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‘CODA’ Star Troy Kotsur’s Oscar Stolen in Car Theft

'CODA' Star Troy Kotsur's Oscar Stolen in Car Theft

Celebrities, They’re Weird About Where They Keep Oscars!

Kate Winslet ever kept her in the bathroom. Catherine Zeta-Jones placed the figurine in a vacation home in Bermuda, and Natalie Portman hasn’t seen the little golden man in years.

But leaving an Academy Award in your jeep is definitely even more perilous, which ‘CODA’ star Troy Kotsur learned the hard way when his car went missing this weekend – along with his Best Supporting Actor trophy.

The actor warned Arizona police on Saturday that someone had stolen his car, where he apparently kept the prize, according to multiple reports. It was returned hours later.

“When Mr. Kotsur notified the department of the theft, officers began their investigation and, through investigative techniques, they located the vehicle with two underage male suspects inside,” the Mesa Police Department said in a statement. starting today.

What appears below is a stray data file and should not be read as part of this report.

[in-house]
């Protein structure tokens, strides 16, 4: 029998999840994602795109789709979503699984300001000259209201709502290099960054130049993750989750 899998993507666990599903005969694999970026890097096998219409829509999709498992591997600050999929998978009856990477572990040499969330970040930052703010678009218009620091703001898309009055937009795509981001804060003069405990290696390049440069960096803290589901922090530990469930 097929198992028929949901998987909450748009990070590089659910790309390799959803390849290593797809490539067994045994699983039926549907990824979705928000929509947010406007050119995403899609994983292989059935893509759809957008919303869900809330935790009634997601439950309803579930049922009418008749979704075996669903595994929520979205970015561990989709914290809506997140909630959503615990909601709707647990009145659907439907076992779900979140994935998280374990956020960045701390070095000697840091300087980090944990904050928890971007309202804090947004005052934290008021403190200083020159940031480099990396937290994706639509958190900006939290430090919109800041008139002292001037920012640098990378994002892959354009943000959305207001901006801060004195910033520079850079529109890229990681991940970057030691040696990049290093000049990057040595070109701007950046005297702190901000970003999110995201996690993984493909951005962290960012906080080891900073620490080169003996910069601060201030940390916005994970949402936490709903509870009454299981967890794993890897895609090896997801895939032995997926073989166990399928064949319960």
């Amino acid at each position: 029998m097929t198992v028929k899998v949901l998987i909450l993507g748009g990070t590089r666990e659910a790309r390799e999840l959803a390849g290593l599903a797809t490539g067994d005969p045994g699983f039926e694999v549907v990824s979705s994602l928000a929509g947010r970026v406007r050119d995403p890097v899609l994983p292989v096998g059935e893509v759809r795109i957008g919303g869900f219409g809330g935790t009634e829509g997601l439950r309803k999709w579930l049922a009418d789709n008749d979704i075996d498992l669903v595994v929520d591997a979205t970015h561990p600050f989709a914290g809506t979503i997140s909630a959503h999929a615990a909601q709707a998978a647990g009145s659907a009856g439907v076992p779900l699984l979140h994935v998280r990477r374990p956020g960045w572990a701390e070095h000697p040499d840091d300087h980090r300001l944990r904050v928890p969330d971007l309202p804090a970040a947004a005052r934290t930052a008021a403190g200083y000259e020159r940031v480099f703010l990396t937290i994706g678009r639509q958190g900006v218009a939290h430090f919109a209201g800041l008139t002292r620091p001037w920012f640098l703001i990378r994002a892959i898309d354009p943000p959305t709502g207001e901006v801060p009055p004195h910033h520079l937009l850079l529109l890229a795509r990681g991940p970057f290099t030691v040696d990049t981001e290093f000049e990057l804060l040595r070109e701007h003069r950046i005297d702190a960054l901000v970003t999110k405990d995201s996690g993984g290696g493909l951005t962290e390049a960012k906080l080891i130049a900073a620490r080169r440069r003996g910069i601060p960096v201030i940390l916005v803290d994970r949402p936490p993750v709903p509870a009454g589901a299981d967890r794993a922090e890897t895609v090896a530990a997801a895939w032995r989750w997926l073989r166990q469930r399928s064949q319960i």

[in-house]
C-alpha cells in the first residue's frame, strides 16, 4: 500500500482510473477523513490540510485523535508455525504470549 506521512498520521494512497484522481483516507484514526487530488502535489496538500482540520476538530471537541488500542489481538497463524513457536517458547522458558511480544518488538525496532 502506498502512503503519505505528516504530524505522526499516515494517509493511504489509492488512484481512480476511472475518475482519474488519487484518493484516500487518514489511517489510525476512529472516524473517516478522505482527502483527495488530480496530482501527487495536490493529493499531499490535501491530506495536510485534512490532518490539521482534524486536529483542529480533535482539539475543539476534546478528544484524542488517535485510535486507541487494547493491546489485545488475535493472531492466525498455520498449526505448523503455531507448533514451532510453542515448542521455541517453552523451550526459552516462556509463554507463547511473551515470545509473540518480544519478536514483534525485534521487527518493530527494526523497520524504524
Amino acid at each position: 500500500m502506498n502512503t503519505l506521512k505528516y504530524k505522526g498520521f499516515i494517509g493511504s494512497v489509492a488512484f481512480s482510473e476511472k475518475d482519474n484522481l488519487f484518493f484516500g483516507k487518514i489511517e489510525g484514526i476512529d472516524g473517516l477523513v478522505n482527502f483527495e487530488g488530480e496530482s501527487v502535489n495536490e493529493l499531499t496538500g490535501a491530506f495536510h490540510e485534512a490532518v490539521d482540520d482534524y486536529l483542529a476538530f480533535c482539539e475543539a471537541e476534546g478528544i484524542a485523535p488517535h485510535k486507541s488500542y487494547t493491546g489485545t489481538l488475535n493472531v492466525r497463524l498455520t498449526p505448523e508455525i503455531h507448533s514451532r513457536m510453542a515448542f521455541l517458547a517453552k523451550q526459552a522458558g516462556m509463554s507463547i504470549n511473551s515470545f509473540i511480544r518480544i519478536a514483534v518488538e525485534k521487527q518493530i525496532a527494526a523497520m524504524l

“Mr. Kotsur had his vehicle returned to him to take all the property that was in it,” the statement concluded.

In a now-deleted tweet, Kotsur posted a photo with the officers who found the vehicle to express his gratitude.

“A small child stole my jeep while I have an Oscar in my jeep. The city of Mesa, Az also found my Jeep and Oscar prize! Thanks!” He wrote, according to deadline.

Authorities said two boys admitted to the crime and were charged with theft of vehicles. They were not identified because they are minors and the case will be heard by the Maricopa County Juvenile Court System.

Kotsur grew up and lives in the suburb of Phoenix, which gave him the keys to the city Thursday. Apparently he brought the prize to the special ceremony, by deadlineand kept it in his vehicle for days.

The actor made history in March when he became the first deaf man to win an award – for his performance in “CODA”, which also took home the Best Picture award.

Kotsur starred in the film as a deaf father and fisherman, who – along with his wife and son (played by deaf actors Marlee Matlin and Daniel Durant) – depends on his daughter Ruby (Emilia Jones) as their interpreter.

“I just wanted to say that this is dedicated to the deaf community, the CODA community and the disabled community. This is our moment,” Kotsur said in an emotional acknowledgment, referring to the community of children of deaf adults, after which the film is named. “This is our moment.”

He also won a BAFTA, SAG and Critics Choice Award for his role in the critically acclaimed Apple TV+ movie.

Kotsur can then be seen in an upcoming Disney+ series that tells the true story of a deaf school soccer team.

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